It took letting go of my onetime best friend to see how heavy a weight negativity is. Once I let go, my soul felt lighter.
9. Find a finish line.
In a four-year period, I lost 170 pounds through healthy eating and running. Crossing the finish line of my first marathon was a life-changing experience. Whether your goal is to run a 10k, swim a mile, or complete an Iron Man competition, you'll discover a deeper motivation than you might've ever realized you could.
10. Stop comparing yourself to other people.
For most of my life, I've measured my progress against someone else's. To internalize that this is my journey and can't be compared was incredibly difficult but one of the most liberating experiences of my life.
11. Try every kind of food you can get your hands on.
I just got back from a trip to Morocco, where I tried foods I had never seen, couldn't identify, and felt a little nervous about. But every time I've tried new and exotic foods, my palate and understanding inevitably grow more complex and nuanced.
12. Give meditation a shot.
I started meditating for 20 minutes each morning, and it's helped me tame the chaos of each day. It's taught me the power of living in the moment.
13. Don't ever give up date night.
Setting aside time each week to spend quality time with my wife has allowed us to survive and grow consistently during these last 17 years of marriage. It's one of the key traditions that's continually drawn us closer.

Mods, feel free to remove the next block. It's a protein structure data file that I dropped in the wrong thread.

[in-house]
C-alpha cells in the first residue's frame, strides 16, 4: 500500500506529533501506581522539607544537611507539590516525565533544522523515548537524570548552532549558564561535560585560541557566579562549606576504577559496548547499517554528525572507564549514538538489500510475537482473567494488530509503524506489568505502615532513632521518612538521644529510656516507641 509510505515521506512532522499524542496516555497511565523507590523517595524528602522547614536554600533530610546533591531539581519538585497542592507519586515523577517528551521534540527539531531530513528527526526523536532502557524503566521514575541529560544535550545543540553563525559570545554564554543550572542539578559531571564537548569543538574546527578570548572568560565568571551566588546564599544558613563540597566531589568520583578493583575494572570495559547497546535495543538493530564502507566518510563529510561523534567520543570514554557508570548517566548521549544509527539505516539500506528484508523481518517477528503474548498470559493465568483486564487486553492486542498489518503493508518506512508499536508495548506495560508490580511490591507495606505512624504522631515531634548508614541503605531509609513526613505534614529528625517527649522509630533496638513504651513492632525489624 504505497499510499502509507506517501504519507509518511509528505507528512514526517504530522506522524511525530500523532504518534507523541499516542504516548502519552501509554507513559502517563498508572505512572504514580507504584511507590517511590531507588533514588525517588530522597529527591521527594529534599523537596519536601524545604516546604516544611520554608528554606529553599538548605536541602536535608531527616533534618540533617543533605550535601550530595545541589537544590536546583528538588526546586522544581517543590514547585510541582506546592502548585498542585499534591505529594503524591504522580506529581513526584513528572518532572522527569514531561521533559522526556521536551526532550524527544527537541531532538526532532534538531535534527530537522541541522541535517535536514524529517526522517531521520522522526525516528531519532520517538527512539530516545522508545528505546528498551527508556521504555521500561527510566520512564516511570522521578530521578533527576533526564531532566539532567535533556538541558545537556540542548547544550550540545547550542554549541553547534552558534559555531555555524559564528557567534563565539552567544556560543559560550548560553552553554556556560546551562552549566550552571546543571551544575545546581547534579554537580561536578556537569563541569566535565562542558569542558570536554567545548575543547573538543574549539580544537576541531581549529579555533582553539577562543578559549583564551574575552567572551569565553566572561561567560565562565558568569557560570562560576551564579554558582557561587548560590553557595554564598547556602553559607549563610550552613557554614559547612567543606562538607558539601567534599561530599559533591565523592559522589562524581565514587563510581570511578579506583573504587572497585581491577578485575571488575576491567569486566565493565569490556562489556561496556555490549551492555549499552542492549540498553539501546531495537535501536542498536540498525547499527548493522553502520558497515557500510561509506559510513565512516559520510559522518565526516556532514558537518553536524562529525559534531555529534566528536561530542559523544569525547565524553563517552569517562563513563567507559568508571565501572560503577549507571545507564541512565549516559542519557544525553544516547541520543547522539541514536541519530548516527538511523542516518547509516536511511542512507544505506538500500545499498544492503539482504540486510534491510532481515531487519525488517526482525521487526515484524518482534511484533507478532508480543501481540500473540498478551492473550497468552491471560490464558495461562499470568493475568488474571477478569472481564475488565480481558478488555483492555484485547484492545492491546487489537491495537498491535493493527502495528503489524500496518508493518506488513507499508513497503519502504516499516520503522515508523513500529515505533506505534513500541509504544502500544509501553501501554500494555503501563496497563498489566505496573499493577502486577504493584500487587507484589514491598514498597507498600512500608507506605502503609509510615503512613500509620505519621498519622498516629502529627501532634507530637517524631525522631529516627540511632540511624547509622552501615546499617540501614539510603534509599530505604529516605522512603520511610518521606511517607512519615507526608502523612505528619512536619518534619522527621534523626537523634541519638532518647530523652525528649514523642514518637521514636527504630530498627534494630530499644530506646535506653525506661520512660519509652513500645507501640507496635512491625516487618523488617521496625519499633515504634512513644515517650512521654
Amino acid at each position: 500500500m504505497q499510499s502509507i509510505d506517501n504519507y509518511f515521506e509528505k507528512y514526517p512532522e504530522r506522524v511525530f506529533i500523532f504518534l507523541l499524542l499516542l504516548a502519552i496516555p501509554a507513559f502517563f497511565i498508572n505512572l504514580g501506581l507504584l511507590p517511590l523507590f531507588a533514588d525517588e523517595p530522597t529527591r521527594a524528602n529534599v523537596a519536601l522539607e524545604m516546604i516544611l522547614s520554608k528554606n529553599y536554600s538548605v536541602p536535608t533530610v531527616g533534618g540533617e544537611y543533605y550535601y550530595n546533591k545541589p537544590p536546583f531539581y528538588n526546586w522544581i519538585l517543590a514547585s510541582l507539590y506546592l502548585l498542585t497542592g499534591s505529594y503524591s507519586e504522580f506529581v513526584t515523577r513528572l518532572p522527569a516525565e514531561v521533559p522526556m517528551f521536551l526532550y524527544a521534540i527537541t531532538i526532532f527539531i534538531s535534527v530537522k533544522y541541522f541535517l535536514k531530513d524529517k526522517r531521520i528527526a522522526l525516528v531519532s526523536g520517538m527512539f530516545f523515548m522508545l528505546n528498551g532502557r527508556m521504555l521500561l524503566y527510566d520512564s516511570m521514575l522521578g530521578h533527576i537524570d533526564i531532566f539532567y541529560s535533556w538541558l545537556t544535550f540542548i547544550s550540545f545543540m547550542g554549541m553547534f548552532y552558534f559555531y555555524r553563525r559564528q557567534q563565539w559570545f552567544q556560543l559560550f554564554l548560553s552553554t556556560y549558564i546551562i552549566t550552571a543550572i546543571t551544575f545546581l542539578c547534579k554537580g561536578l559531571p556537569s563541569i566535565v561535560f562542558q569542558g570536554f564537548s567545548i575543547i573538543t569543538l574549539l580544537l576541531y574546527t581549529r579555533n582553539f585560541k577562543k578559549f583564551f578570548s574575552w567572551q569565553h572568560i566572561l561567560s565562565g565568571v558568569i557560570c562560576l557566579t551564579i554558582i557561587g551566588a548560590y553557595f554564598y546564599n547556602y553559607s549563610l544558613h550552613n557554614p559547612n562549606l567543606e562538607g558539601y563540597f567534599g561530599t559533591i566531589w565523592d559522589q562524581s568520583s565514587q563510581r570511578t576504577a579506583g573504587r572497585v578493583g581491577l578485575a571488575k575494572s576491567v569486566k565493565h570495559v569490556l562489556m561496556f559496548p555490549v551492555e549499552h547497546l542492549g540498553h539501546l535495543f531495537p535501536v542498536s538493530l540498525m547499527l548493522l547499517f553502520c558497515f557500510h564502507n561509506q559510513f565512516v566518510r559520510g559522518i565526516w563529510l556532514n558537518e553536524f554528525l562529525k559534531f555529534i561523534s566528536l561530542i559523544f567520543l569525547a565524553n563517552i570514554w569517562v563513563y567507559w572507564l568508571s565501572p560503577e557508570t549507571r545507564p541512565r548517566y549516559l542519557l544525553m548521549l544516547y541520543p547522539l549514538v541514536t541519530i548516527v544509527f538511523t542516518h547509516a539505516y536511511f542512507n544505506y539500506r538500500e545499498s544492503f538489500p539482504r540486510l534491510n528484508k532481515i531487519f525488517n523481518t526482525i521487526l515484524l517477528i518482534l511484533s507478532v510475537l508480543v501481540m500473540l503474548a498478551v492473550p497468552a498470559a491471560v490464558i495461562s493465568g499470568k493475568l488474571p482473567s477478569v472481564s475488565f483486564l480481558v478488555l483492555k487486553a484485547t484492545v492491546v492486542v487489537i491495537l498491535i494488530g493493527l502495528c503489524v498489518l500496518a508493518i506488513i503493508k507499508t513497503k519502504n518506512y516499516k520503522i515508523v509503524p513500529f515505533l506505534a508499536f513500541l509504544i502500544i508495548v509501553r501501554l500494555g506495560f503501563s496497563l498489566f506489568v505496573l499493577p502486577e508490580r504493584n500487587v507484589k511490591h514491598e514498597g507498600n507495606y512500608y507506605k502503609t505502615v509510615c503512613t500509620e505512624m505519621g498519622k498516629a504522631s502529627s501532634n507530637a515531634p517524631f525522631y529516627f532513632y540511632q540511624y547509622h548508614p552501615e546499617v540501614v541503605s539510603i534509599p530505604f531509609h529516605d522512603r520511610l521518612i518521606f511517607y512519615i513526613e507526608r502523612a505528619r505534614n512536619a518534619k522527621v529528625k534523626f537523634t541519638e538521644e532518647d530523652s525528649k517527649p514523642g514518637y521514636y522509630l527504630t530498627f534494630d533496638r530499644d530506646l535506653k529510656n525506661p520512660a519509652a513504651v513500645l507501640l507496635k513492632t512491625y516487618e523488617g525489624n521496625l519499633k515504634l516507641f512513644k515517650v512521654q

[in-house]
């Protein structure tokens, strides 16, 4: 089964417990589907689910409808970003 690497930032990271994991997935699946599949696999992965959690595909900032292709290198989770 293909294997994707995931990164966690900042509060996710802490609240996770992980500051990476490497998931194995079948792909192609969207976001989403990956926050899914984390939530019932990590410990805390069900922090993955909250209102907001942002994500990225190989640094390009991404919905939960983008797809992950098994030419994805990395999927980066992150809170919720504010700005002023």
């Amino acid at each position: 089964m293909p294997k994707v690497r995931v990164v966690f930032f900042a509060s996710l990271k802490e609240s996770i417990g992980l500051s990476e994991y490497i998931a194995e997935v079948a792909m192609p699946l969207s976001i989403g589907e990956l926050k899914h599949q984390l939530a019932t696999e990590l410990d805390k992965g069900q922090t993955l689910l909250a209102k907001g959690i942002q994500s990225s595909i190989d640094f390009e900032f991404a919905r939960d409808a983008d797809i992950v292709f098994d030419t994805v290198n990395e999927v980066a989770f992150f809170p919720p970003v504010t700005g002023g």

14. Quit a job that doesn't fulfill you.
I hated my work as a delivery driver. Once I quit, it took a year to heal. Now I help others heal as a life coach. I saw how working a job that didn't fulfill me had affected other areas of my life, and had a deep impact on my psyche.
15. Celebrate the success of someone else.
I've never had any problems celebrating my wins, but when I've celebrated the accomplishments of others, I come away from the experience more fulfilled.
16. Teach your kids the things you wish you were taught.
I've taught my children that their dreams are possible, and now I've lived that truth. Show your kids how to live. Actions speak louder than words.
17. Experience a moment of absolute gratitude every day.
At least once every day, I stop and reflect on all the things I have to be grateful for.
18. Do things that scare you (emotionally, that is) — as often as possible.
My biggest life lessons have come from facing things that I fear. I'm not talking about skydiving, necessarily, unless that has some special symbolism for you. Learning to feel the fear and love anyway, trust anyway, try anyway, has been perhaps the most important element in the achievement of my dreams.
19. Learn from the experiences of those older and wiser.
I didn't get a chance to spend a lot of time with my grandfather growing up. I'm grateful to have been able to see the importance of that, and make up for lost time before he died last year.
20. Never give up on your dreams.
This is the message my father and grandfather left me before they died. It was their wisdom that affirmed my choices, and directed the ones I'll make in the future. Giving up on your dreams is the biggest regret you can have, and it will last your whole life.